Marketing, diagrams and despair

Earlier this week I attended a debate on the proposition “Marketing isn’t Working”. Like all such adversarial set ups it tended to revolve largely around semantics, though some contributions were insightful and entertaining. Including those by my Mutual Marketing collaborator Jennifer Kirkby and Beyond Branding co-author Alan Mitchell. (Sorry, shameless plugs I know).

But I came away intensely depressed by one of the speakers whose presentation revolved around a definition of marketing as (and I paraphrase)

“The management process of creating shareholder value by building trusted relationships with high value customers.”

When I hear stuff like this, I panic. I think, oh my god, is that really what marketing is? Is it really as dessicated as this? If so, I’m in the wrong trade.

Then to make matters worse he presented a diagram with loads of boxes, quite a generous allocation of arrows and lots and lots of jargon. With a long red arrow going back from the last box to the first.

Now let me be clear, some of my best friends like diagrams. But I nearly always hate them, and I certainly hated this one. Incomprehensible, jargon-laden and fatally reductionist. The worst of all worlds, too complicated for anyone to really understand in a presentation, yet woefully clumsy, reductionist and simplistic as a description of the great mysteries of what makes human relationships work.

Perhaps long ago this guy was an enthusiastic young marketeer, full of entrepreneurial drive. Now , sadly, long since ground down by the infighting and politicking of business, reduced to deeply unconvincing recitations of mantras about Shareholder Value. Look! Shareholder value, as measured by the stock market, oscillates on a daily basis and seems correlated as much as anything to the success of the England football team and the wildly fluctuating moods of the addictive and workaholic City traders. The stock market says shareholder value is down about 40% compared to a few years ago – but marketing hasn’t suddenly become 40% less effective!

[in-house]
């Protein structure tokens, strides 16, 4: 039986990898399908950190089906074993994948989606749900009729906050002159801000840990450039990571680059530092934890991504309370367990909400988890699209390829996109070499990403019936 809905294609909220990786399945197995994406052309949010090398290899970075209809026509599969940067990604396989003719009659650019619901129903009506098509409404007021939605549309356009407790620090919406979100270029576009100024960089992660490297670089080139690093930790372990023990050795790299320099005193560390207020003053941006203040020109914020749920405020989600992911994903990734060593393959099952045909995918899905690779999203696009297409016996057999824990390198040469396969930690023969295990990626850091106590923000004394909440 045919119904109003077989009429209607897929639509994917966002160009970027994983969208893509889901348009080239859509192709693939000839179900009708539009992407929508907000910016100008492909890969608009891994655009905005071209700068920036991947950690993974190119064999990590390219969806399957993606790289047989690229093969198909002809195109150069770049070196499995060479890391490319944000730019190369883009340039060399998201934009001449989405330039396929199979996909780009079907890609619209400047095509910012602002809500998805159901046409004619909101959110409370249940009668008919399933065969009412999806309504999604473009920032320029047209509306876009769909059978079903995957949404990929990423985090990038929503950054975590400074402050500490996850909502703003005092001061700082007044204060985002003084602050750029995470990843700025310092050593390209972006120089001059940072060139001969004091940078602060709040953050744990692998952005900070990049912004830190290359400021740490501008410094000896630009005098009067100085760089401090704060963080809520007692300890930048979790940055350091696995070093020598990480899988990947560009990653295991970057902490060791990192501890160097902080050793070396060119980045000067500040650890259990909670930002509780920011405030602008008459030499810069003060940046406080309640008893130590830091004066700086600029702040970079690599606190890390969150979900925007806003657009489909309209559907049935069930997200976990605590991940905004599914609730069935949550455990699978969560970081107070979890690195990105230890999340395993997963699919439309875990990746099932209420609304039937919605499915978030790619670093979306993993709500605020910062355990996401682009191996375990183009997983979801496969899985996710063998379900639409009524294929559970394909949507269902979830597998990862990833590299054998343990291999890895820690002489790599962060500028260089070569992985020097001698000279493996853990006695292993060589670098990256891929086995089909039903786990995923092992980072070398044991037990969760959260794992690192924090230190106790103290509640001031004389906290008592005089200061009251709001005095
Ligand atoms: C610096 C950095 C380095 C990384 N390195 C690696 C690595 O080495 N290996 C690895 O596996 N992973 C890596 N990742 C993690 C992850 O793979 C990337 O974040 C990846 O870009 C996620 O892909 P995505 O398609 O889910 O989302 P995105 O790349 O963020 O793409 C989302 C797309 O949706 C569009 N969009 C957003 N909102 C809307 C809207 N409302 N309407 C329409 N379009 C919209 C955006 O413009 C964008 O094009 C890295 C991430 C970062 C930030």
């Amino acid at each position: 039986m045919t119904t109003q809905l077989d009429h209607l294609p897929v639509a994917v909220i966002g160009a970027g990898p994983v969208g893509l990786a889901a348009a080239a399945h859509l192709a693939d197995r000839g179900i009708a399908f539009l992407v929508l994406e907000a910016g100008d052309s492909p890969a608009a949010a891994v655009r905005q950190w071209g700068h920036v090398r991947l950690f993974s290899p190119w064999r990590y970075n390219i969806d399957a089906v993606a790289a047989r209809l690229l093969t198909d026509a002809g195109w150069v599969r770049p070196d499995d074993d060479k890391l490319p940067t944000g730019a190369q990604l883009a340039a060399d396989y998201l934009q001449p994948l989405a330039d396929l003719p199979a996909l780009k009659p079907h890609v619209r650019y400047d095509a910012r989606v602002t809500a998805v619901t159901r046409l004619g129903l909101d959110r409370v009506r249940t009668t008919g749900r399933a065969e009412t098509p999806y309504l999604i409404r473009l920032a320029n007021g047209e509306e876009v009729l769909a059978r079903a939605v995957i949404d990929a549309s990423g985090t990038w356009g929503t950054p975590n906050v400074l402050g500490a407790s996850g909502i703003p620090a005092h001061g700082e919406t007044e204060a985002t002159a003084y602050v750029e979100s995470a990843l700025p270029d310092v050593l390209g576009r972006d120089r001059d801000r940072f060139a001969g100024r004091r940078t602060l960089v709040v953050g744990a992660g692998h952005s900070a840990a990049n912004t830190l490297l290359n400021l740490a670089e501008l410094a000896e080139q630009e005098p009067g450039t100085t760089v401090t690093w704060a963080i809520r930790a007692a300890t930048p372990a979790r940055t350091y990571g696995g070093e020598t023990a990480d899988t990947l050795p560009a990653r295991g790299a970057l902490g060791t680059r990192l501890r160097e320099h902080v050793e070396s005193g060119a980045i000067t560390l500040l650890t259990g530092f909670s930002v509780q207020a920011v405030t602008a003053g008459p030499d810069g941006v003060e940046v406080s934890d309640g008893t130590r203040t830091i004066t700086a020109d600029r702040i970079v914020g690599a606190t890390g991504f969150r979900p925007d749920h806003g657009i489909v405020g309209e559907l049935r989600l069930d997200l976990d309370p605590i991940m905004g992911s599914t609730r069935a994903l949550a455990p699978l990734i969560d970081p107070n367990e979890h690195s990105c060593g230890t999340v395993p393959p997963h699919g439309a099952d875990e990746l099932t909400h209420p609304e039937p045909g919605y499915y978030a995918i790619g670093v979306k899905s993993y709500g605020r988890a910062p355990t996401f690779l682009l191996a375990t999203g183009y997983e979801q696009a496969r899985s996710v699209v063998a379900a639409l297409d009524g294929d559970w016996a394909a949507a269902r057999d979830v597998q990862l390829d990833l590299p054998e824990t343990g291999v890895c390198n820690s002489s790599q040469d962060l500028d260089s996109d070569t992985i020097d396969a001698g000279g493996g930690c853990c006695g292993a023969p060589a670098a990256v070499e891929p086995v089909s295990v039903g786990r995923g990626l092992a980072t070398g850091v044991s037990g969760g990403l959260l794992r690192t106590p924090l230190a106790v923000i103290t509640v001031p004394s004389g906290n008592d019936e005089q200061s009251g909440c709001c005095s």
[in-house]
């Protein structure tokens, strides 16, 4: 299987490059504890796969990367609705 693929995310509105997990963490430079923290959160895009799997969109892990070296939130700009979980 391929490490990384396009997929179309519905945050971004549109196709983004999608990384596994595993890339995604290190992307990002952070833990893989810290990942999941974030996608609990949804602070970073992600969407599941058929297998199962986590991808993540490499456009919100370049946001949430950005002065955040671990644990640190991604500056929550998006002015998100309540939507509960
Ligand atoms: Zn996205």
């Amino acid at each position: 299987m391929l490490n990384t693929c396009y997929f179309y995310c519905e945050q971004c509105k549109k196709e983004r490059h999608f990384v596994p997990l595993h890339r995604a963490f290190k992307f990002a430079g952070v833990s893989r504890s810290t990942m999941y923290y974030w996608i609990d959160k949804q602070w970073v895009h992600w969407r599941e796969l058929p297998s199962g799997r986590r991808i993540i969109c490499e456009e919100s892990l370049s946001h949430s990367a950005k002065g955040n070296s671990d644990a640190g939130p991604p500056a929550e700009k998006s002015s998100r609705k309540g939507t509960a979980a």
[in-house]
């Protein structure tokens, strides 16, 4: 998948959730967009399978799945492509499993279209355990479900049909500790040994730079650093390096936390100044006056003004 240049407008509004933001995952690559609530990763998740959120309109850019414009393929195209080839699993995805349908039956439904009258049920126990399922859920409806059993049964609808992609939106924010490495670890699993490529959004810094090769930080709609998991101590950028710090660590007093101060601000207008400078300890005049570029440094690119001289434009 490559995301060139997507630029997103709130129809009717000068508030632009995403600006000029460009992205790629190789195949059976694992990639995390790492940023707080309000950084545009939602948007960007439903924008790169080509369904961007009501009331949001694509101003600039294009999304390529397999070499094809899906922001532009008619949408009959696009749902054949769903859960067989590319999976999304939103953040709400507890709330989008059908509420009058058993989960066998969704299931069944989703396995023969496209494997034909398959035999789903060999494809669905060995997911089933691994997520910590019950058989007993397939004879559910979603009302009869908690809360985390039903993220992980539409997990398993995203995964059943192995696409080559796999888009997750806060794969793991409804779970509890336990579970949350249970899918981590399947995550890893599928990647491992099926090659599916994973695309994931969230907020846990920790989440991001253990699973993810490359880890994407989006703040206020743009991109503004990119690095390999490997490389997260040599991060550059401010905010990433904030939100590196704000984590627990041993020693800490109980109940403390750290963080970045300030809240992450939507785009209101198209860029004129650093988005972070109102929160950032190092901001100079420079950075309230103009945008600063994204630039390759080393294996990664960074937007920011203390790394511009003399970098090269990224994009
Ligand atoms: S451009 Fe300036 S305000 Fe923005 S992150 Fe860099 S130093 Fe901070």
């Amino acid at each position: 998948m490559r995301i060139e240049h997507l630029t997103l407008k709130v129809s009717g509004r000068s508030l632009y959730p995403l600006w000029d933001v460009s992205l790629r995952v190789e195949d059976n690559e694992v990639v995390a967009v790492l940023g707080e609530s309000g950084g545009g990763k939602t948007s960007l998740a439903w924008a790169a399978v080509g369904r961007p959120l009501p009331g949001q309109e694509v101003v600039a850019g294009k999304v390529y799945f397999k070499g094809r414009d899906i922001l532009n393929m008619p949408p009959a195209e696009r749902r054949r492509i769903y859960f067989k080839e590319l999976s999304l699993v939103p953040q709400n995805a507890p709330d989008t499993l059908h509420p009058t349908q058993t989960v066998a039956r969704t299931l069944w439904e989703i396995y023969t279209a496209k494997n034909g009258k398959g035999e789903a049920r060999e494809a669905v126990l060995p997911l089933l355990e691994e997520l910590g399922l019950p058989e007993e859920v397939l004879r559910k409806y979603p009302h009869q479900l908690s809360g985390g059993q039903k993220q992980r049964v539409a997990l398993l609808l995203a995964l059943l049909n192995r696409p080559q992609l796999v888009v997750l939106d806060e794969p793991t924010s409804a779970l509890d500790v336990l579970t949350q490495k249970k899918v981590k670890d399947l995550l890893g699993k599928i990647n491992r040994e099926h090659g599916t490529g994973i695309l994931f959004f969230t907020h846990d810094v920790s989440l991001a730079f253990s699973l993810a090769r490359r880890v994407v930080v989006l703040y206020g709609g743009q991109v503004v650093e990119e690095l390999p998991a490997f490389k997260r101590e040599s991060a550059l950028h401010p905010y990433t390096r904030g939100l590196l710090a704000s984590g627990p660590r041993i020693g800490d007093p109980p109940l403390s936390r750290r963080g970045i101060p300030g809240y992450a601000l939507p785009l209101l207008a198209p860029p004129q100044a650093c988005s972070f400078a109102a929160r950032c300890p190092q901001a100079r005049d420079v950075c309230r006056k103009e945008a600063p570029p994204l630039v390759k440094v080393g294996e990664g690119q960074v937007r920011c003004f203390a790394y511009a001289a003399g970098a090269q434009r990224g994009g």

To enslave any business process to that sort of casino strikes me as dispiriting, no matter how often businessmen nod in its direction.

And where does such a definition leave people doing marketing for charities, NGOs and other non-profits? Who often achieve remarkable success without any reverence to the notion of Shareholder value? It certainly can’t account for the delightful marketing success of things like the Resolution! dance festival I’ve blogged over at Mutual Marketing today.

And what about Society? Which has more than its share of people who aren’t anyone’s “highly valued” customer and don’t get a look in on this miserable definition?

Anyway, my despair has now gone away because I realise that this dreary stuff is, well, SOOO twentieth-century. There are plenty of people with a far more exciting, entertaining and engaging idea of what marketing is and can be. And I think, at least hope, the future belongs to them.

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